cooling of the sensor is often used to exponentially decrease its dark current
- but it adds much to the complexity of the system too.


So design of the slow scan CCD readout systems (with the given sensor temperature)
has to negotiate between two conflicting requirements. The slower the (pixel)
readout is the less noise is induced at the output amplifier, the faster the
(chip) readout is the less noise is added by the dark current. Most CDS use
analog circuitry for sampling and subtracting the signal values - it makes it
rather difficult to adjust the optimal sampling time depending on the readout
mode (windowing, binning, sensor temperature, etc.)



What else is used to increase sensitivity?



There is other known way to increase sensitivity of a given CCD sensor - at
a price of reducing it resolution - called "(on-chip) binning". Most CCD sensors
allow merging pixel charge packets before they are converted to the output voltage.
"Horizontal binning" is merging of several pixel packets in the output capacitor,
"vertical" - merging several pixel rows in an output (horizontal) shift register.
Compared to "off-chip" averaging of the pixel values (normally done with image
processing software) on-chip binning gives better signal to noise ratio proportional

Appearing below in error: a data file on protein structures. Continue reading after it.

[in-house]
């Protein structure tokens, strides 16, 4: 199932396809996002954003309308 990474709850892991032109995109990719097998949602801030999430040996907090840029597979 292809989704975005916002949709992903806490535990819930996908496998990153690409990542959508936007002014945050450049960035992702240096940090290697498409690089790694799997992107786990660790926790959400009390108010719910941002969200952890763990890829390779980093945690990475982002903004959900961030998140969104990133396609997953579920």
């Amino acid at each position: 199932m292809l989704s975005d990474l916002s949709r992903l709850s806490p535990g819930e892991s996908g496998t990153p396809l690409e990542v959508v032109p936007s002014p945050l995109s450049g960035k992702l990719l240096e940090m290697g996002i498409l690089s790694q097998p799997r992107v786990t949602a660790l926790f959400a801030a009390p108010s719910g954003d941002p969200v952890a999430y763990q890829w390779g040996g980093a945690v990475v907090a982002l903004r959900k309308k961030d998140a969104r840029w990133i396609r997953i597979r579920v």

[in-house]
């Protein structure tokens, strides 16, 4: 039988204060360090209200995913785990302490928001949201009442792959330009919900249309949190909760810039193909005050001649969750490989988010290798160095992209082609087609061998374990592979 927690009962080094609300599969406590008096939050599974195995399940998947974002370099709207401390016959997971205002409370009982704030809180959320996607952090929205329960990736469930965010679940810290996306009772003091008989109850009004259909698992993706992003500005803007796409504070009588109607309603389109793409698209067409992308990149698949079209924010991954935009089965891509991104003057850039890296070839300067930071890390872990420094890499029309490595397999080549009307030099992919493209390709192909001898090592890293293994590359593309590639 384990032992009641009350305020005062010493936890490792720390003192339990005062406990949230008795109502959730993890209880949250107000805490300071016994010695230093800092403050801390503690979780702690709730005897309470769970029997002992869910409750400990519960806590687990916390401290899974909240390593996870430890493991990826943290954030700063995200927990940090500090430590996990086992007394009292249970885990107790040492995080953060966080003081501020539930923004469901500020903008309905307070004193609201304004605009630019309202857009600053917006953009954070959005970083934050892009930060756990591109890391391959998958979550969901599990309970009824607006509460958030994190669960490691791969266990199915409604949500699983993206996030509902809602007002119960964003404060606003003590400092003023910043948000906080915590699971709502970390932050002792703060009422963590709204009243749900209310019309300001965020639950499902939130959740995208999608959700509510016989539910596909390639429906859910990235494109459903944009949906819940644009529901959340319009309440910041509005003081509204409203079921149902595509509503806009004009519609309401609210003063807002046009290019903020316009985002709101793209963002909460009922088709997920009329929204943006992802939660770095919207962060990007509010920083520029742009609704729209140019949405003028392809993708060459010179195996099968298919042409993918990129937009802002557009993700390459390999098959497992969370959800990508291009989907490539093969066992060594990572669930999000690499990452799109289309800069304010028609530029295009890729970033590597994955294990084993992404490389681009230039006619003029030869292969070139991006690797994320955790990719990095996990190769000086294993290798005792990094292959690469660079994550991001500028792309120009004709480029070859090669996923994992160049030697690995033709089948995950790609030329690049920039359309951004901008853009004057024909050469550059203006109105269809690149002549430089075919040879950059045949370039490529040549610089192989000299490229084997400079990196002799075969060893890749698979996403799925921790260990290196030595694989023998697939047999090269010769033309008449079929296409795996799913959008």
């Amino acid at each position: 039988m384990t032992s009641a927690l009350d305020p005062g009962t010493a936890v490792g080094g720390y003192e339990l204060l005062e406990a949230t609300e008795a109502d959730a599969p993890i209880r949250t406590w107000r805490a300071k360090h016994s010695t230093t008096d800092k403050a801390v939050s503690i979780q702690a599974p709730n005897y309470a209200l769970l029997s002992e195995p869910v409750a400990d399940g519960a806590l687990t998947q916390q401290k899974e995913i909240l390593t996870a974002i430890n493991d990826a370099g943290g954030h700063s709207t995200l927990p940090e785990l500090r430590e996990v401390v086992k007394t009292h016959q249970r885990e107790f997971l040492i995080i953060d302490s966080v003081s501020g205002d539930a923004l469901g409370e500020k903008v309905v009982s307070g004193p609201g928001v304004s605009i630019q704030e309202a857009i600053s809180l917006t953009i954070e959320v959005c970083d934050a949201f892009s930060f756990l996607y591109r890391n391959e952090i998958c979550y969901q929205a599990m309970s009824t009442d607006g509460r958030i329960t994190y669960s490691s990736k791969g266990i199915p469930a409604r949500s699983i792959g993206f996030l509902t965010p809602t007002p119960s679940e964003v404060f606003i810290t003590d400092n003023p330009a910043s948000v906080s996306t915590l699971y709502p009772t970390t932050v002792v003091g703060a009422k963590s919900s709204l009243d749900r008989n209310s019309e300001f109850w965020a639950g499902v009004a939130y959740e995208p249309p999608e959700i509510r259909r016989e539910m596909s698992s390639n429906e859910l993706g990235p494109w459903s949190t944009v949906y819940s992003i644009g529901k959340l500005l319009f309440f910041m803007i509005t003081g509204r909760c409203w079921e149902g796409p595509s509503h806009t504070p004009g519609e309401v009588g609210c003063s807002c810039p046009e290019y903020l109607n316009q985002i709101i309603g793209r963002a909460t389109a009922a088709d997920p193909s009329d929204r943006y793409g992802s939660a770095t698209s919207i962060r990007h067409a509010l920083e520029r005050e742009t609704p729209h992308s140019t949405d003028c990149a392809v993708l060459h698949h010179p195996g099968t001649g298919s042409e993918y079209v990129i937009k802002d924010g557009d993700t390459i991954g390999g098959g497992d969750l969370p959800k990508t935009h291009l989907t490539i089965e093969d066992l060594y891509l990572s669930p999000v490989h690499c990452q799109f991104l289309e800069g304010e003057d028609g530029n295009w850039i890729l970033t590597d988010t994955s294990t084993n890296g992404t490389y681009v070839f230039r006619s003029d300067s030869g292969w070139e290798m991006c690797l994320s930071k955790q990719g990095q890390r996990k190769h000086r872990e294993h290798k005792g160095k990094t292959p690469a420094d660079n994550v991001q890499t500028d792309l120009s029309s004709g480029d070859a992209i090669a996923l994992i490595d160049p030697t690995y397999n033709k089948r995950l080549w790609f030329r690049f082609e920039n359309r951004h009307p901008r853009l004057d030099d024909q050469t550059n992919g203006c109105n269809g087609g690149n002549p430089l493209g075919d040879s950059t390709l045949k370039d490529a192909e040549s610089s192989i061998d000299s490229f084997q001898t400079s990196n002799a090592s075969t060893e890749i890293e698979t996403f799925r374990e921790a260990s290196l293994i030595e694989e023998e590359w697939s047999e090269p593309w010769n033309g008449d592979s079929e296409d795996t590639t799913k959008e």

to square root of the number of pixels merged. It is so because for combined
charge packets the output amplifier noise is added only once, and for individual
pixel outputs it is added to each pixel. As these are independent random numbers
the sum of the pixel values will have the noise component square root of number
of pixels higher than each of them.



Is there any way to push the limits?


It is possible to get more information from a given CCD using alternative readout
techniques. The method described below allows to:

- decrease pixel readout time twice with the same output noise
level;

- make horizontal binning "nondestructive" - single shot contains
information that normally require several shots - with and without binning;

- make the readout rate adjustable maintaining sampling times
optimal.

It all is possible by using modern fast high-resolution ADCs and shifting some
acquisition functions from analog to digital domain. Using ADC at fixed sampling
rate of 10 MHz allows building digital CDS that easily covers normal slow-scan
rates from 100K samples/sec to 5M samples/sec. And digital sampling can do much
more than just copying analog functions. The "reset" pulse that precharges the
output capacitor is not needed at each pixel. The pixel information is coded
in the difference between the output value after the pixel charge was applied
to the capacitor and before. When reading low-value pixels precharging may be